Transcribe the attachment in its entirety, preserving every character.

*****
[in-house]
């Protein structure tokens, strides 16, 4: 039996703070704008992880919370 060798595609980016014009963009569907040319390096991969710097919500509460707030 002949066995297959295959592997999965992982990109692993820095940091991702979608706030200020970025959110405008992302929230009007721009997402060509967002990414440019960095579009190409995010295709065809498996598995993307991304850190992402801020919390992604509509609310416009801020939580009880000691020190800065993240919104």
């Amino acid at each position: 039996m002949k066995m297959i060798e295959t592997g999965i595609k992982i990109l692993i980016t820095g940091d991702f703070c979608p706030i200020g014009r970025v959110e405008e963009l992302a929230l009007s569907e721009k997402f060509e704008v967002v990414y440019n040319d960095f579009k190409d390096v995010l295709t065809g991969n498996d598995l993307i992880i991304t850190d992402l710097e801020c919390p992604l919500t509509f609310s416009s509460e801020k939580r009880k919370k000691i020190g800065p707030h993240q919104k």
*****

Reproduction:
[in-house]
């Protein structure tokens, strides 16, 4: 039996703070704008992880919370 060798595609980016014009963009569907040319390096991969710097919500509460707030 002949066995297959295959592997999965992982990109692993820095940091991702979608706030200020970025959110405008992302929230009007721009997402060509967002990414440019960095579009190409995010295709065809498996598995993307991304850190992402801020919390992604509509609310416009801020939580009880000691020190800065993240919104």
């Amino acid at each position: 039996m002949k066995m297959i060798e295959t592997g999965i595609k992982i990109l692993i980016t820095g940091d991702f703070c979608p706030i200020g014009r970025v959110e405008e963009l992302a929230l009007s569907e721009k997402f060509e704008v967002v990414y440019n040319d960095f579009k190409d390096v995010l295709t065809g991969n498996d598995l993307i992880i991304t850190d992402l710097e801020c919390p992604l919500t509509f609310s416009s509460e801020k939580r009880k919370k000691i020190g800065p707030h993240q919104k």